Local musicians and artists told Business Daily that more promotion of copyright information by the Macau Association of Composers, Authors and Publishers (MACA) and cooperation on the issue, could help to improve the local music and arts industry and incentivise more industry participants.
During its general assembly meeting held on February 10, MACA announced that it had collected MOP200,000 (US$25,026) in royalties in 2015 from different affiliated societies, to be distributed to local members, with the association retaining 30 per cent of royalties for administration expenses.
The association currently represents 81 local members and six local publishers, and collects royalties from international associations in locations such as Hong Kong, Taiwan, Malaysia and Japan. When questioned by Business Daily, the association said values for 2016 were “still being calculated” and would be presented next year, but that the total amount of royalties “was believed to have increased last year (2016)”.
The group also stated that last year, music performance license agreements had been reached with six entertainment groups, and that activities to raise public awareness of copyright issues in 2017 would be held.
In statements to Business Daily, Vincent Cheang, musician and owner of concert venue Live Music Association (LMA), said that royalties have improved as more companies gain better awareness of copyright issues, something that can “motivate” local artists to see music as a viable professional career and “not just a hobby”.
The total amount of royalties collected by MACA in years prior (2014 and before) was also requested, but no results had been provided when this newspaper went to print.
A balancing act
For singer and composer Josephine Ho Chiu-yi, also known as Josie Ho, it takes a lot of work for a “small association like MACA” to record and mark the total amount of royalties earned by songs played in specific shows, and more cooperation between the industry members is needed to improve this situation.
“It takes a lot of coordination, event organisers have to be very disciplined and submit the full set lists of songs in advance and report it afterwards. The record label afterwards has to submit their info. Our record label is very small, but we do try to record the song lists of all our performers and then submit them to MACA regularly. If we really want to make it a better scene, everyone has to play their part,” Ms. Ho told Business Daily.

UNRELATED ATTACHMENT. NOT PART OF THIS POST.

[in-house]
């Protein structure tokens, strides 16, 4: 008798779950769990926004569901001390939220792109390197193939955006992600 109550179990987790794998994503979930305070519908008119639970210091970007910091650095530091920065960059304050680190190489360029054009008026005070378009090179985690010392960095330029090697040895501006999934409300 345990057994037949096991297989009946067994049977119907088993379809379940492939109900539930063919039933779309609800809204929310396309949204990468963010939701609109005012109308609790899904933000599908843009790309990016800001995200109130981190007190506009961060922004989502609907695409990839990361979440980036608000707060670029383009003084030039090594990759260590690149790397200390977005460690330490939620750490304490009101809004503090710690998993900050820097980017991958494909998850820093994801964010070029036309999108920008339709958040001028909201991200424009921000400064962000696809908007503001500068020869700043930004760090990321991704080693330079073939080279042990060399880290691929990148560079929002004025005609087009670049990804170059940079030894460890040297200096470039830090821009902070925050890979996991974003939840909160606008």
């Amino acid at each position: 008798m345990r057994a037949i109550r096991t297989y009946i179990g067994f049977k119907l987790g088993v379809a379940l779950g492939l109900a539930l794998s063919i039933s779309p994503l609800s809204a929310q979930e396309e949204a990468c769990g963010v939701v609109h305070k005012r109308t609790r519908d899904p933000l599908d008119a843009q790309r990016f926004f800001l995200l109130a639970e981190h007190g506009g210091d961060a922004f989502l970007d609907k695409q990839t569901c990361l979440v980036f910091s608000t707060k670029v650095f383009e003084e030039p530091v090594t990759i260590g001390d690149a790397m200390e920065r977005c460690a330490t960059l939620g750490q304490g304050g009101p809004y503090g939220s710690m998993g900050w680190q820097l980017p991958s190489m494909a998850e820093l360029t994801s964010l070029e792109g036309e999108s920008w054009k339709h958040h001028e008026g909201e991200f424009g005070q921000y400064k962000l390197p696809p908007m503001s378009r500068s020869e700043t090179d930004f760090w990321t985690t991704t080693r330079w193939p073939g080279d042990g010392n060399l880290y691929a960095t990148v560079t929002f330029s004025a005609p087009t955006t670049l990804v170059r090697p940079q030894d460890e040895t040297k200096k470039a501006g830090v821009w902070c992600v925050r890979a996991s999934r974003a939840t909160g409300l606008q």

The singer and actress believes that awareness of copyright issues is still something new in Macau “as residents and large companies have only realised the importance of respecting copyright” in the last two years.
“In Macau, it is really hard to be a full-time artist and composer. It doesn’t necessarily give you a good living, and – considering the popularity of Macau music – copyright is not a large sum, but it’s a part of it. So by creating more awareness about copyright, having more associations or companies willing to pay for it, it helps the income of all artists,” Ms. Ho told Business Daily.
The singer considers that although there’s been a trend for residents to listen to more local artists, instead of just “Hong Kong, South Korean and Taiwan” artists, the ready accessibility of music online is still a great “challenge”.
“Music can be downloaded online, it’s too accessible and people don’t realise that it has a price. Accessibility is needed and Macau composers need exposure, but we can’t sacrifice our chance to make our music valuable. The industry is still building up, and after building some exposure and fame you have some bargaining power, which is what we’re trying to do by promoting the Macau image and artists outside,” Ms. Ho told Business Daily.
Free for all
For Fortes Pakeong Sequeira, founder and lead vocalist of local rock band Blademark, it’s important for the local music industry to have someone to “curate and sell” the local artists’ material, but he believes that due to the size of the local scene, it is more important to “create the base and a strong platform first” by promoting local artists outside Macau and then focusing on copyright.
“I personally prefer someone copies my music or uses my songs, even if they don’t pay me anything, because it shows me someone likes my product. If someone is singing my song on another stage, I just don’t care, because I’m not a superstar,” Sequeira told Business Daily.